Our Arts and Crafts houses and gardens

The Arts and Crafts Movement was a reaction to the excesses of Victorian industrialisation. It grew from a desire to revive traditional craftsmanship and restore simplicity and honesty to how buildings and furnishings were made. It also influenced garden design.

We care for a number of Arts and Crafts houses and gardens across England designed by the leading lights of the movement. Many of the houses feature interiors by the textile designer William Morris.

Visiting this spring 

Our gardens, parks and countryside sites are open. In England our shops are open, along with outdoor seating at cafés. In Wales some shops are open, and cafés are offering a takeaway service. Houses and other indoor areas are currently closed. The safety of our staff, volunteers and visitors from the nearby community remains our priority. We strongly advise booking your visits in advance, especially over the Easter holidays when places may be very busy. Please check the property webpage before you visit and follow government guidance on travel.

The Library at Coleton Fishacre

Coleton Fishacre, Devon 

Coleton Fishacre is a characterful stone house built for the D’Oyly Carte family to the design of the architect Oswald Milne. It’s inspired by the Arts and Crafts Movement with its beliefs in natural materials and high standards of craftsmanship. Inside, the rooms radiate 1920s ‘Jazz Age’ elegance.

Owl Suite at Cragside

Cragside, Northumberland 

Designed by the architect Norman Shaw, Cragside has homely yet impressive interiors that include stained glass windows by William Morris, Edward Burne-Jones, Dante Gabriel Rosetti, Philip Webb and Ford Madox Brown. The bedrooms are decorated in some of the earliest Morris wallpaper designs such as the ‘Daisy’ print.

Red brick arts and crafts house and part of the formal garden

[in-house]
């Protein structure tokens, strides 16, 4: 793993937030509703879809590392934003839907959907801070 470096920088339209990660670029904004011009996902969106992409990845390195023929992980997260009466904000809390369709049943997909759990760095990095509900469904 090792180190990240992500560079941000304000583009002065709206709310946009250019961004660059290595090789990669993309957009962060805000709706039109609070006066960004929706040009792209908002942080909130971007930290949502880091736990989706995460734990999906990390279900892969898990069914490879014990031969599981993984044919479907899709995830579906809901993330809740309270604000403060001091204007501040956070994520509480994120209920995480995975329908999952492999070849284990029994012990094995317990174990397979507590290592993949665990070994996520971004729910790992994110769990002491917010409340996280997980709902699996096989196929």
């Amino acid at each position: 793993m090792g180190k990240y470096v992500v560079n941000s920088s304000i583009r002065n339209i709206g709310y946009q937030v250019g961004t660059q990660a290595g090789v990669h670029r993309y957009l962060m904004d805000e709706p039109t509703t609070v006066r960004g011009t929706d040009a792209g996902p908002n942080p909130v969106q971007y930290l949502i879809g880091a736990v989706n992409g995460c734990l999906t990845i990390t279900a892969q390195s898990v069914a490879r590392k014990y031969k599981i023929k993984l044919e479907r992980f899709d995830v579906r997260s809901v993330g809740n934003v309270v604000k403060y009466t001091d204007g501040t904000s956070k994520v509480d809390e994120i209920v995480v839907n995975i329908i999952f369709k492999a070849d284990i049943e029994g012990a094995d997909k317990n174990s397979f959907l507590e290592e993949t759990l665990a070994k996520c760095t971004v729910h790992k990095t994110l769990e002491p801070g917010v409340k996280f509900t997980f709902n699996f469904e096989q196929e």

Goddards, North Yorkshire 

The family home of Noel Goddard Terry, owner of the famous chocolate-making firm, Goddards was designed by architect Walter Brierley in the Arts and Crafts style. The four acre gardens were designed by George Dillistone to complement the house. View the original architectural drawings or follow the Art of Design trail to see details such as William Morris wallpaper and the hand-carved stairs.

View towards the house from The Old Garden at Hidcote, Gloucestershire, in June

Hidcote, Gloucestershire 

One of the most famous Arts and Crafts gardens, Hidcote was designed from 1907 onwards by the American horticulturalist Major Lawrence Johnston. Designed as collection of outdoor ‘rooms’ separated by walls and hedges, each area of the garden is different in character and style.

Lytes Cary Manor house and Apostle Garden

Lytes Cary Manor, Somerset 

An intimate medieval manor house, Lytes Cary was restored in the early 20th century by Sir Walter Jenner. The garden was redesigned in the Arts and Crafts style with mostly rectangular garden ‘rooms’ containing a magical collection of topiary and borders.

The north facing entrance to Red House

Red House, London 

The home of William Morris, Red House was the Arts and Crafts architect Philip Webb’s first independent commission. Its original features include fixed furniture designed by Morris and Webb. Recent conservation work has uncovered colourful decorative schemes by Morris and his friends.

The house at Standen, West Sussex

Standen, West Sussex 

The last of the Arts and Crafts architect Philip Webb’s country houses to survive, Standen was built for the Beale family in the 1890s. It is filled with William Morris wallpapers, Arts and Crafts furniture and ceramics by William De Morgan. The hillside gardens are being restored to the Arts and Crafts-inspired design developed by Mrs Beale.

Stoneywell Cottage sits beyond the rowan tree in the garden

Stoneywell, Leicestershire 

Stoneywell was built at the turn of the 19th century by the Arts and Crafts architect Ernest Gimson for his elder brother Sydney. Built from local stone, Stoneywell is filled with many pieces of original Arts and Crafts furniture made especially for it by Gimson and well-known designers of the period including the Barnsley brothers.